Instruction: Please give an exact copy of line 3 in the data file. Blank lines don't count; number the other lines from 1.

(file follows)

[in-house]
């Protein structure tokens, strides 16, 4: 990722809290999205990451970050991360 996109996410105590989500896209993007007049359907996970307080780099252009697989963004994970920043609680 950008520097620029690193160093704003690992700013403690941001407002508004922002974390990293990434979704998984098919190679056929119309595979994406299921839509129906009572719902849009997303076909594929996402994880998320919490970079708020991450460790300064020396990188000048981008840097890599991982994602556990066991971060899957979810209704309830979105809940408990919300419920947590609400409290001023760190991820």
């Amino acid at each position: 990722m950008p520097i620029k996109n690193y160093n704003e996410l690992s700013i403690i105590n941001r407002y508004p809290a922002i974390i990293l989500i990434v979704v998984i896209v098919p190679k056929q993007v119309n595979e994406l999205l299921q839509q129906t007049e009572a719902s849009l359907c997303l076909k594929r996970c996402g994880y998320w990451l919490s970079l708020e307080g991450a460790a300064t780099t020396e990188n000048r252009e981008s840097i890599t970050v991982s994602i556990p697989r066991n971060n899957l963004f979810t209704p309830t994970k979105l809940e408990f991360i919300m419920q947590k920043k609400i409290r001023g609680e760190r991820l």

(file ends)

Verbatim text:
């Amino acid at each position: 990722m950008p520097i620029k996109n690193y160093n704003e996410l690992s700013i403690i105590n941001r407002y508004p809290a922002i974390i990293l989500i990434v979704v998984i896209v098919p190679k056929q993007v119309n595979e994406l999205l299921q839509q129906t007049e009572a719902s849009l359907c997303l076909k594929r996970c996402g994880y998320w990451l919490s970079l708020e307080g991450a460790a300064t780099t020396e990188n000048r252009e981008s840097i890599t970050v991982s994602i556990p697989r066991n971060n899957l963004f979810t209704p309830t994970k979105l809940e408990f991360i919300m419920q947590k920043k609400i409290r001023g609680e760190r991820l």